Tag Archives: healing


This is a strange poem to be posting as we haven’t yet gotten to the summer solstice, the longest day of our year. Samhein as you’ll see is well after summer. But, this was the poem I found when looking for something to explore, discuss, and write about healing. How do we help other’s heal and how much healing work do we have to do ourselves to be able to help another person? There is much in the greater world that is sore from today’s wounds and there are many in my small classes that need a salve as well.

Below, I include a quote and after the poem some notes are included as well. Don’t miss that the poem itself ends with some very apt words about death, relationships with mothers, and living with family.

The quote:

“We need to give each other the space to grow, to be ourselves, to exercise our diversity. We need to give each other space so that we may both give and receive such beautiful things as ideas, openness, dignity, joy, healing, and inclusion.”                            Max de Pree

The poem:

Samhein                                                                                 Sylvia Bortin Patience


As days shorten and darkness lengthens,

we celebrate the seed under the earth,

a new year growing in winter’s womb,

the beginning and end of life

stirring in the dark.


The veil thins between the worlds,

those who died are welcomed home.

Rituals of water and mirrors

reflect the light of fires across the void

that separates living from dead.

Cailleach, the blue-black goddess,

begins her reign of wintry night.


I have placed my altar and my candles

in the western window as a guide

for my mother’s spirit journey home.

As she comes closer, I see she has lost

the trappings of her later years,

the walker and the wheelchair.

She moves lightly, a young woman,

dreaming down the beach in search of shells,

lilacs from Iowa in her hands.

Her blue eyes look far away within

where perhaps a poem even now begins.


I am unable to imagine

what she might say to me, or I to her.

The vision remains without a voice.

Even when we lived together,

it was hard for us to know each other.

I have no wish to interrupt her reverie.

For both of us, the poems are enough.



Samhain (pronounced SAH-win) is a Gaelic festival marking the end of the harvest season and the beginning of winter or the “darker half” of the year.

Cailleach (Gaelic pronunciation: kye-luhkh) is a divine hag, a creator deity and weather deity, and an ancestor deity.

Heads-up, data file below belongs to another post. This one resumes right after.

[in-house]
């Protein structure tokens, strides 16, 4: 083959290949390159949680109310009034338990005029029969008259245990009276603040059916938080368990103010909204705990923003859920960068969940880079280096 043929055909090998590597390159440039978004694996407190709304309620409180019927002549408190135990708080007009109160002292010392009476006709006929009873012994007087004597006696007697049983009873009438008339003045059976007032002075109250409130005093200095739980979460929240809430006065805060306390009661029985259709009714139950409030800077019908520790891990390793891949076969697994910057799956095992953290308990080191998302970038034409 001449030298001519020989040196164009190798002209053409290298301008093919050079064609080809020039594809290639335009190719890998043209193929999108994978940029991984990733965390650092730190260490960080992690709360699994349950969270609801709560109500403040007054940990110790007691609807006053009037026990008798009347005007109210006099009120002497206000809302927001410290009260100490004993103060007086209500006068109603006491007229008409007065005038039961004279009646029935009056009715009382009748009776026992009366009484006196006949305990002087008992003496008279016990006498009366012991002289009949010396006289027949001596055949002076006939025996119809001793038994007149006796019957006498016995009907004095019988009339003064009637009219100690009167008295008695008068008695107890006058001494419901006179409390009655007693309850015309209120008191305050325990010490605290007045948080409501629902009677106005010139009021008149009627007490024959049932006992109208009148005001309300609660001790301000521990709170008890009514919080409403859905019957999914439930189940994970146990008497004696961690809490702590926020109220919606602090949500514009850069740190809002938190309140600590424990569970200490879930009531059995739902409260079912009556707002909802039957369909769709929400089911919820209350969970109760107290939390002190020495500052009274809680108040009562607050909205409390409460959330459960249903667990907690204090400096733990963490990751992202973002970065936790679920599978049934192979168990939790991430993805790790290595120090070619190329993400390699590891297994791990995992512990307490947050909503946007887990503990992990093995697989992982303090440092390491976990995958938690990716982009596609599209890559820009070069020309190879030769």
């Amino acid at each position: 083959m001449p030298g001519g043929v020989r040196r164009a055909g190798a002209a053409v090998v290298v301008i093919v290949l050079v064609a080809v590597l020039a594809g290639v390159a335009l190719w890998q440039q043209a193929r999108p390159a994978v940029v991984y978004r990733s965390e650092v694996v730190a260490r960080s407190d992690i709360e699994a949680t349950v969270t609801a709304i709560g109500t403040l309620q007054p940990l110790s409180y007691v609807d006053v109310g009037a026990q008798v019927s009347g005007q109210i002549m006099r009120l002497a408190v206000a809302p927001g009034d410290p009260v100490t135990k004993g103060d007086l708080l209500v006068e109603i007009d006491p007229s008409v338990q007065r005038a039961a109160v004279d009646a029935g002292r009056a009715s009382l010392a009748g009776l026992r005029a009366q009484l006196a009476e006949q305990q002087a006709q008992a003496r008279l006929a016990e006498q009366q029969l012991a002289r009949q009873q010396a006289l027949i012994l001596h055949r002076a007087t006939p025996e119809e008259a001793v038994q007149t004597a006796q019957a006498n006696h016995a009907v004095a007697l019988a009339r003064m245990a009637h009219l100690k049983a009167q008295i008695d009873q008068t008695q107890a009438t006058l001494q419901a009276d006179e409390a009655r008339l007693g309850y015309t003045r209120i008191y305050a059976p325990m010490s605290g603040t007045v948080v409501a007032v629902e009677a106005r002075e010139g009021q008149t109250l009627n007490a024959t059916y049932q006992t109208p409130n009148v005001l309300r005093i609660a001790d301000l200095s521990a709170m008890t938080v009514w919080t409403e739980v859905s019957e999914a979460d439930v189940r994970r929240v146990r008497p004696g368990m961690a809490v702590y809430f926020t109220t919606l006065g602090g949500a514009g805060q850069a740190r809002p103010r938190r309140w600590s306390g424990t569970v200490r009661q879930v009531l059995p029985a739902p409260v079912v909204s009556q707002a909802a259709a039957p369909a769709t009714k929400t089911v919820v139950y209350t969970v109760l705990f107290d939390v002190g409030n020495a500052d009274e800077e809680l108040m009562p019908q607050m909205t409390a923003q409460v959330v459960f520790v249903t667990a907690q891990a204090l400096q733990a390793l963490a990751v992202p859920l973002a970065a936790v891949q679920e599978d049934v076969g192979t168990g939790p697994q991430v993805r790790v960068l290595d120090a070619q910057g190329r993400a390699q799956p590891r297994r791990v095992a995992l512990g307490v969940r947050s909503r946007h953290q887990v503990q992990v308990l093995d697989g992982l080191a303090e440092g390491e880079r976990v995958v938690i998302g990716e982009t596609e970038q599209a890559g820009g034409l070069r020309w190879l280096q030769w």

Assateague Island, October

Summer is a good time to think about all the other places you’d like to be, whether, it be the beach or a pilgrimage.  This poem blends the two and makes them one.

Assateague Island, October                           Marjorie Saiser

For an hour my son stands in the bluegreen ocean,

his shoes slung over his shoulder, looking east past

the place where

in the shell-green water,

the water swells,

past the place where

the wave, though it has no beginning, begins.

Every seventh wave

against his ankles, calves, knees,

splashing up onto his old hiking shorts.

He has said the crash of the water is a breathing.

I sit on the sand. I too hear

the planet breathing

blow after blow,

my breath slows


That time when I pulled

your hair in anger. I am sorry.

Let this wave heal it. That time when

I made you, a little boy,

so carefully apologize

for what didn’t matter.

Let this wave heal it.

When I didn’t write you, afraid

your father would misread.

Let it be carried up

Like a handful of small white bubbles.

When I fussed over you.

When I couldn’t stop

even though you hated fussing.

Let this wave wash that.

When I talked too much

in front of your friends,

Let this water and foam

take it.

When you were in the hospital, fighting

The bars, the rails, my arms

To climb out of bed.

Let this wave take that away.

When I was busy growing up

and you needed me. Let this whole

sky-green ocean swell up

and breathe it away.

Tomorrow we will go to the

Vietnam Memorial, you and I.

It will be raining. We will stand

with others in the rain

and I will cry for the pink rose on the ground

and the old man holding a

black and white umbrella.

I will cry and you,

who do not cry,

will put your palm

like a rose

on the shoulder of my damp coat.

Name after name

name after name

rolls in us and upon us

healing you, healing me.